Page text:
Benford's G&S Lexicon Entries for The Grand Duke

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Act I

Rate [Should he rate you, rightly –– leftly]

Berate, scold. As Samuel Johnson (165) puts it: “To chide hastily and vehemently.” See also Thespis.

Rightly –– leftly


Solicitor [As solicitor to the conspiracy]

Legal adviser. If you want a more complete definition, see entry for “Barrister” in Trial By Jury.

Wedding breakfast

In Roman Catholic practice, weddings were formerly held in the morning and, being masses, no meals were eaten after the previous midnight. Consequently, the first meal after the wedding ceremony would literally break (a) fast. The celebratory meal would be of a festive nature and not just a normal breakfast.

Troilus and Cressida

Shakespeare’s play about the Trojan war. Burgess (60) comments that it is seldom performed, and rightly so.

Tiled [we’re all tiled, here.]

(Some editions of the libretto omit this line.)

It means pledged to secrecy as in a fraternal order. Brewer (54) explains the term “to tile a lodge” as follows:

“In Freemasonry, is to close and guard the doors to prevent anyone uninitiated from entering.” Barker (26) says that in former times Freemasons’ secret meetings were guarded by a door-keeper called a “tiler.” Gilbert and Sullivan, incidentally, were both Masons (142, 163, 275).


A pastry baked around a small sausage. You will, of course, recall the wise little poem:

The Germans fill the body cavity with food of great specific gravity.

Bilious [But it’s bilious on the whole:]

Pertaining to bile: the bitter, greenish fluid secreted by the liver. Here it means anything that upsets the liver. See also Patience.


Pronunciation: Make it rhyme with tasty, although in other settings rhyming it with <em>nasty</em> is equally acceptable.

A pastry-enclosed pie baked without a dish (75).

Gorges [Our offended gorges rise:]

Throats. (Ingesting an excess of heavy, greasy sausage rolls tends to make a conspirator throw up.)

Agamemnon [King Agamemnon, in a Louis Quatorze wig]

Agamemnon was the king who led the Greek troops in the war against Troy. He was featured in such classical plays as Aeschylus’s Agamemnon and Euripides’s Hecuba.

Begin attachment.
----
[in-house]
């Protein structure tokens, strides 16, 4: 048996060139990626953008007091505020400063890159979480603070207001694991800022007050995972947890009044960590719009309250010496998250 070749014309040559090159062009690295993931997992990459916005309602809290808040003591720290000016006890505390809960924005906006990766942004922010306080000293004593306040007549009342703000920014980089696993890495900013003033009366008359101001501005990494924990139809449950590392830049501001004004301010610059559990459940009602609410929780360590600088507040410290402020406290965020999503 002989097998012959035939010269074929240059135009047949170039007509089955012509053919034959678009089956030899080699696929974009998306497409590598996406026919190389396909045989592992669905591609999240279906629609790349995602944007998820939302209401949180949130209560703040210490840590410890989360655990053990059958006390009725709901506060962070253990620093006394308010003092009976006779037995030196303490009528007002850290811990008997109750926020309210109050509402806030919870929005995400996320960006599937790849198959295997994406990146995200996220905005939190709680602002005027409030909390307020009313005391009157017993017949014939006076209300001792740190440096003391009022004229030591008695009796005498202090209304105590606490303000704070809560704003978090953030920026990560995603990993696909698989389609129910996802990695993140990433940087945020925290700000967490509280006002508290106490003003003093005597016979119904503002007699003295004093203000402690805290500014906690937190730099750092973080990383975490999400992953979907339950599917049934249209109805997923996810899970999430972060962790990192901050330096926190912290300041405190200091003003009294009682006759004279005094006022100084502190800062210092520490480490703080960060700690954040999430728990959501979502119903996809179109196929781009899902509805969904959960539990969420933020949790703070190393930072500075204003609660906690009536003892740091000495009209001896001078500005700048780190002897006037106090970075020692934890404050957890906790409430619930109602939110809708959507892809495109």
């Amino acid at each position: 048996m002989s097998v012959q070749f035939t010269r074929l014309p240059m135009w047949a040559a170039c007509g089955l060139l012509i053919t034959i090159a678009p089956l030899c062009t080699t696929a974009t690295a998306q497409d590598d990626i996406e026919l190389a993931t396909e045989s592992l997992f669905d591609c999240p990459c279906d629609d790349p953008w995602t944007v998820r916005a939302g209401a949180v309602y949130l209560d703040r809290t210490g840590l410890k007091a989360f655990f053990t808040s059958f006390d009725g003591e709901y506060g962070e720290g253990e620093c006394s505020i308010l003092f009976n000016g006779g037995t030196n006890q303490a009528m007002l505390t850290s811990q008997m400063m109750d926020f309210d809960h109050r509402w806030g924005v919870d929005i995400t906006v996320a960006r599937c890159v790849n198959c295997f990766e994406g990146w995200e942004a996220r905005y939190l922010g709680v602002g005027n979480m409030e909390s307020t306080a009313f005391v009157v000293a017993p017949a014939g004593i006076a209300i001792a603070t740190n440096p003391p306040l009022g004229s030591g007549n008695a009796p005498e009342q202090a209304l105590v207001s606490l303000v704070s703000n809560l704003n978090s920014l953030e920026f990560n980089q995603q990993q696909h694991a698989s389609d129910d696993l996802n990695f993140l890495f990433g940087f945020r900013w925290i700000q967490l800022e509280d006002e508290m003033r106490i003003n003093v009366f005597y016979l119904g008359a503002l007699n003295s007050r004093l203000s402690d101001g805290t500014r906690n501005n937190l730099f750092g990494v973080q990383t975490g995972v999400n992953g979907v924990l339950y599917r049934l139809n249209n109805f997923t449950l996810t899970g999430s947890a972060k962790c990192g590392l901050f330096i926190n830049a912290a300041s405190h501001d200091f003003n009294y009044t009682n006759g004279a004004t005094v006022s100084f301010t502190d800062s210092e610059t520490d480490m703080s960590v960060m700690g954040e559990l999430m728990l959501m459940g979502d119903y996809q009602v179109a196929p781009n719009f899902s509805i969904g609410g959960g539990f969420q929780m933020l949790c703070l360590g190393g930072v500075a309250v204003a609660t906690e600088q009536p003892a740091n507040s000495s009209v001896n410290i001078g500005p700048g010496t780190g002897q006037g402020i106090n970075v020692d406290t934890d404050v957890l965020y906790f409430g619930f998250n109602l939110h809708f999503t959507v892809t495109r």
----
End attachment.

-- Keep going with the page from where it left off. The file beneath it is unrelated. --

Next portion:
Louis Quatorze wig

Pronunciation: lew-EE kah-TORZ

Sketch of Louis Quatorze wig

One of those shoulder-length wigs worn by Louis XIV of France for state occasions or for having his portrait painted. We need hardly add that such wigs were rather rare in Homeric Greece, or even in Shakespearean England. Stedman (274) notes that they were worn in classic plays in the French theater. Goodman (142) says such wigs were the height of fashion at the Restoration of 1660 and for 40-50 years afterwards.

[Note on libretto differences] [pipes, citharae, and cymbals]

In some editions of the libretto the next three entries first appear early in the first act, and then again at the start of the second. In other editions they appear only in the second act.

Citharae [playing on pipes, citharae, and cymbals]

Pronunciation: SITH-are-uh

Plural of cithara, an ancient Greek lyre (a harp-like instrument). The word is related to both zither and guitar.


Pronunciation: eh-LOW-ee-uh

This is apparently a made-up Greek-sounding word. Judging from its context it must pertain to joy.


Pronunciation: oh-POP-oh-nax

Sketch of Opoponax seal

You can interpret this as also being expressive of joy. It is actually a variant on opopanax, Greek for “all-healing,” and the name of a plant once believed to have that property (229). In Gilbert’s day Opoponax was the trade name of a line of perfumes that were widely advertised in journals. Gilbert presumably thought it sounded right for his Greekly chorus, and we shouldn’t try to read any deeper meaning into it. Cameron (66) adds that ancient Greek playwrights frequently coined words in imitation of animal calls, “like tio tio tio tinx (in The Birds), brekekekex (in The Frogs) and otototoi (nearly everywhere).”

Plump [His entire company has promised to plump for him]

To vote for but a single candidate when the ballot allows you to vote for more than one. By thus depriving the other candidates of your vote, you increase the probability that your favorite will garner the greatest total.

Tuppenny [this tuppenny state]

An Englishman’s way of saying “two-penny.”


Should we balk at these supposedly German characters discoursing in terms of British coinage? Of course not! This is a light-hearted comic opera and the language is intended to be easily understood by a British audience. If it’s accuracy you want, curl up with an encyclopedia. Let me also mention that The Grand Duke is saturated with anachronisms. I am not going to slow the pace by pointing them out, but you might see how many you can spot.

“All right at night”

Partridge (237) says “all right on the night” (meaning opening night) is “an actors’ catch phrase applied to a bad … dress rehearsal.”